No. 65 Yale Travels to Dartmouth for Final Away Match, Renews Rivalry with No. 22 Harvard
NEW HAVEN, Conn. – With two weekends remaining in conference play, the Yale men's tennis team has reached a critical stage if it wants to keep its hopes of an Ivy League title alive. Currently ranked No. 4 in the Ivy League standings, No. 57 Yale (16-5, 2-2 Ivy) is preparing for its final away match of the season, which will be against Dartmouth (9-11, 1-3 Ivy) on Friday at 2:00 p.m. The Bulldogs will then have a day to rest before returning to their home courts on Sunday to challenge perennial rival No. 22 Harvard (16-4, 4-0 Ivy), with this match also beginning at 2:00 p.m.
The Elis come into these two pivotal matches on the heels of another mixed weekend in Ancient Eight play. While Yale's dramatic upset win over No. 51 Cornell was largely responsible for its eight-spot rise in the national rankings, from No. 65 to No. 57, the squad also suffered a loss to No. 47 Columbia. At No. 4, Yale currently trails Harvard, No. 48 Princeton and Columbia in the Ivy League standings. The Bulldogs are poised to rise in the rankings, however, if they put in strong results in their upcoming matches.
To do so, the Elis will likely have to summon their best form in doubles play to acquire an early advantage against the Big Green and the Crimson. Leading the charge will be Yale's No. 1 duo of senior captain Daniel Hoffman and classmate Marc Powers. Hoffman and Powers have won two of their last three matches together, with the lone loss coming in a close match against the No. 69 tandem in the country, the Columbia team of Ashok Narayana and Max Schnur. Adding to the experience that Hoffman and Powers bring to the court will be Yale's No. 2 pairing of junior Patrick Chase and senior John Huang. So far in conference play, the members of the No. 3 doubles team for Yale have rotated among freshmen Jason Brown and Martin Svenning, sophomore Matt Saiontz and senior Zachary Dean.
In singles, the Bulldogs will be looking to harken back to their impressive matches against Cornell and Penn for inspiration. Huang, at No. 1 singles, is in promising form, having won his last three matches. In the match against Columbia, he recorded Yale's sole win, and it came against Winston Lin, ranked No. 60 at the time. In the match against Harvard, Powers will be looking to maintain his undefeated record at home in league matches, as will Svenning, who raced to a three-match winning streak to start the Ivy League season. At No. 3 singles, Hoffman will look to use his experience and steady play to seal a point for Yale, while Brown and Dean will be playing at No. 5 and No. 6 singles, respectively.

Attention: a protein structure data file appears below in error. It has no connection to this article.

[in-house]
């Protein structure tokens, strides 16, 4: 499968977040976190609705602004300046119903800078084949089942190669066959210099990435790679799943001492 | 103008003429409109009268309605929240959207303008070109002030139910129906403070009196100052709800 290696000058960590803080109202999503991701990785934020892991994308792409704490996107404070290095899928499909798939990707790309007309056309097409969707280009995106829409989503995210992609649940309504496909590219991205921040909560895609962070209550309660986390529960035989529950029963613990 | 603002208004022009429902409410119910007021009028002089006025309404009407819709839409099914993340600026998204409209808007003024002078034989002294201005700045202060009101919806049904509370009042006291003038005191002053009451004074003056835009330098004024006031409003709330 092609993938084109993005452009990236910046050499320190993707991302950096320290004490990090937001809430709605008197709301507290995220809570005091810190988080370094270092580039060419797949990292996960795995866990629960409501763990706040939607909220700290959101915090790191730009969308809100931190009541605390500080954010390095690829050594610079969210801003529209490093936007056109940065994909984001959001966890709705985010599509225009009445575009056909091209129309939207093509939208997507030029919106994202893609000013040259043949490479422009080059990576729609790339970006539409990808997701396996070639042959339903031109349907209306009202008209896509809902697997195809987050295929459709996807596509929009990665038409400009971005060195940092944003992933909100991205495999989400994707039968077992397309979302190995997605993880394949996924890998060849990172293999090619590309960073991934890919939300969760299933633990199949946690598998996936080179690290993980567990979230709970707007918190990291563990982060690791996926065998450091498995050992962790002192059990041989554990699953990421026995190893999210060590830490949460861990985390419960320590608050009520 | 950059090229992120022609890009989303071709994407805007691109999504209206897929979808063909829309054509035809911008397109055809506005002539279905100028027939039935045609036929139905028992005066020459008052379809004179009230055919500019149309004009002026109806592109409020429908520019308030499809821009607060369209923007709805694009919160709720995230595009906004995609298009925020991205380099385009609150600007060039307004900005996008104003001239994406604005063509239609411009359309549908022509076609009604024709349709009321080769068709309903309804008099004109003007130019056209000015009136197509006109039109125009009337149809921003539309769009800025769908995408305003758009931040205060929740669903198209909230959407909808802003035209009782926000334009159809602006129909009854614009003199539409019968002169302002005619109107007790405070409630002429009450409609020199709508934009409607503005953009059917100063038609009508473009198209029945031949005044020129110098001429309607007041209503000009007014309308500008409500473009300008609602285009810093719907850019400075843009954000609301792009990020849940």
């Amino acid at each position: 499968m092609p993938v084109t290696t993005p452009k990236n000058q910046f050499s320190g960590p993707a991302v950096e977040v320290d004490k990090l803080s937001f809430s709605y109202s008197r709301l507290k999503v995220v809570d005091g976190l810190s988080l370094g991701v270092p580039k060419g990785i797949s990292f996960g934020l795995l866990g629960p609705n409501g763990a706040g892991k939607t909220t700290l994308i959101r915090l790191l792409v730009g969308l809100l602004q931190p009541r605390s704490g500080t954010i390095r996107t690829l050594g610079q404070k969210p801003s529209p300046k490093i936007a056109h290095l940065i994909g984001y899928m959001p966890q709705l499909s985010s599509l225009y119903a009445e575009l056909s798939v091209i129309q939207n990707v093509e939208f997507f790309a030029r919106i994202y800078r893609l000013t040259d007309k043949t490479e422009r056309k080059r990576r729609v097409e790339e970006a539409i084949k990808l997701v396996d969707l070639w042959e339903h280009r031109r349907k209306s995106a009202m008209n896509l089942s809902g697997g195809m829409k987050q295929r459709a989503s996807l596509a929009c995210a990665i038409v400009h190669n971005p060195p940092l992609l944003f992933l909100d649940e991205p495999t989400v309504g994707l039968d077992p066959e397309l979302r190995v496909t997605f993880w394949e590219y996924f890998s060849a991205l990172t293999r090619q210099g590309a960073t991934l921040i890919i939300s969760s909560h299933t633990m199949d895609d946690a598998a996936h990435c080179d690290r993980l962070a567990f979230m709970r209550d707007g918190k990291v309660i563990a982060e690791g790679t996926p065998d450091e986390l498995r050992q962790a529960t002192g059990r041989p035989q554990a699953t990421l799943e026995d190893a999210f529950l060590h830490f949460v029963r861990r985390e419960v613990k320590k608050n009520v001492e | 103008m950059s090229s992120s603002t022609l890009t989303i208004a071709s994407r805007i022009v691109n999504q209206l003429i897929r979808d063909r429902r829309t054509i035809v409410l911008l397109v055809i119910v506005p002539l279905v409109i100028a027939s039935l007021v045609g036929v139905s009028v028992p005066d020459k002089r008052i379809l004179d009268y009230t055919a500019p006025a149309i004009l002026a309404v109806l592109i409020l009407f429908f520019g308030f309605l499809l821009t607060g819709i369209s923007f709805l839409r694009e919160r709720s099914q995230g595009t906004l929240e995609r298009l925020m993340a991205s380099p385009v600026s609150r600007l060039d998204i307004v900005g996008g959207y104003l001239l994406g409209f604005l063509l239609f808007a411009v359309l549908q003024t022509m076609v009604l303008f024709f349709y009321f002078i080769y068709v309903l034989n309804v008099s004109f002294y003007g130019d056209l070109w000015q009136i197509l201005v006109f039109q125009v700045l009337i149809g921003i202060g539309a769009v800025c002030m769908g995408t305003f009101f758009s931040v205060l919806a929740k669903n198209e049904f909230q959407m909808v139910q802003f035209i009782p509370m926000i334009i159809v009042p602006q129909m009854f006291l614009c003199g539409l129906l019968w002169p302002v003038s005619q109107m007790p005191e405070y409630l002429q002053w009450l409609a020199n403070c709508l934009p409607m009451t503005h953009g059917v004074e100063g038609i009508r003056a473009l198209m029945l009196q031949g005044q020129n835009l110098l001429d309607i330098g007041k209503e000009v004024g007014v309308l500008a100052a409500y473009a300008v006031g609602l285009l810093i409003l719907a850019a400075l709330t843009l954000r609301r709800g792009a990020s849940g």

Though Dartmouth has had mixed results in conference matches so far, its lone win, impressively, came against a tough Columbia squad. The Big Green is currently tied with Brown at No. 6 in the Ivy League standings.
Harvard, the defending Ivy League champion and the current top-ranked team in the league standings, is on an eleven-match winning streak dating all the way back to mid-February. The Crimson is unbeaten in conference play, having already defeated the two teams ranked at No. 2 and No. 3, Princeton and Columbia, respectively. That said, Yale's famous rivalry with Harvard is apt to make Sunday's match an emotionally-charged one, and the seniors on both teams, in particular, will be motivated in their last chance to participate in the storied Harvard-Yale rivalry.
The Elis also have the extra motivation of wanting to reverse last year's results against both teams. In the 2011-12 season, the Bulldogs succumbed to 5-2 defeats against both Dartmouth and Harvard. Both matches were extremely competitive, however, as they featured several tense doubles matches and several three-set singles matches.
Report by Robert Batista '15, Yale Sports Publicity